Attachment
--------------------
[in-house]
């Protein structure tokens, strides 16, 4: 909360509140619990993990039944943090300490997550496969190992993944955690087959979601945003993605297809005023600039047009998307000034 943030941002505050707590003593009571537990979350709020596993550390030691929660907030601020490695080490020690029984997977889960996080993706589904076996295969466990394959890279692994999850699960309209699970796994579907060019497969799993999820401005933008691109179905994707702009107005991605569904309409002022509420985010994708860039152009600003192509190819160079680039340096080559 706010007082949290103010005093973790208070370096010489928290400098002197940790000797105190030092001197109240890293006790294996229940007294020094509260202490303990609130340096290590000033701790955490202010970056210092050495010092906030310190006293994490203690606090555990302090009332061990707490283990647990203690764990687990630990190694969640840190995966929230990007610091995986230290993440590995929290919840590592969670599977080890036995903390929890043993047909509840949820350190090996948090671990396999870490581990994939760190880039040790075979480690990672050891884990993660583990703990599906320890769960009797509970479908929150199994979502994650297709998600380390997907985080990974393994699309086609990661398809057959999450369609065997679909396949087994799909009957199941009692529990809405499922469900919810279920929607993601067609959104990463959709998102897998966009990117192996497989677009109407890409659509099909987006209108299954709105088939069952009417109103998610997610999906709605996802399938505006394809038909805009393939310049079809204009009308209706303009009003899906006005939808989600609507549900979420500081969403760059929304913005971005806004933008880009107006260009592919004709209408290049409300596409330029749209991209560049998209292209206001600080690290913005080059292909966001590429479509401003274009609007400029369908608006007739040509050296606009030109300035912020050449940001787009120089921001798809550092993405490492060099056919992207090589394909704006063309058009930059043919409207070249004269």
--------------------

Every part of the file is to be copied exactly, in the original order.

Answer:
[in-house]
């Protein structure tokens, strides 16, 4: 909360509140619990993990039944943090300490997550496969190992993944955690087959979601945003993605297809005023600039047009998307000034 943030941002505050707590003593009571537990979350709020596993550390030691929660907030601020490695080490020690029984997977889960996080993706589904076996295969466990394959890279692994999850699960309209699970796994579907060019497969799993999820401005933008691109179905994707702009107005991605569904309409002022509420985010994708860039152009600003192509190819160079680039340096080559 706010007082949290103010005093973790208070370096010489928290400098002197940790000797105190030092001197109240890293006790294996229940007294020094509260202490303990609130340096290590000033701790955490202010970056210092050495010092906030310190006293994490203690606090555990302090009332061990707490283990647990203690764990687990630990190694969640840190995966929230990007610091995986230290993440590995929290919840590592969670599977080890036995903390929890043993047909509840949820350190090996948090671990396999870490581990994939760190880039040790075979480690990672050891884990993660583990703990599906320890769960009797509970479908929150199994979502994650297709998600380390997907985080990974393994699309086609990661398809057959999450369609065997679909396949087994799909009957199941009692529990809405499922469900919810279920929607993601067609959104990463959709998102897998966009990117192996497989677009109407890409659509099909987006209108299954709105088939069952009417109103998610997610999906709605996802399938505006394809038909805009393939310049079809204009009308209706303009009003899906006005939808989600609507549900979420500081969403760059929304913005971005806004933008880009107006260009592919004709209408290049409300596409330029749209991209560049998209292209206001600080690290913005080059292909966001590429479509401003274009609007400029369908608006007739040509050296606009030109300035912020050449940001787009120089921001798809550092993405490492060099056919992207090589394909704006063309058009930059043919409207070249004269």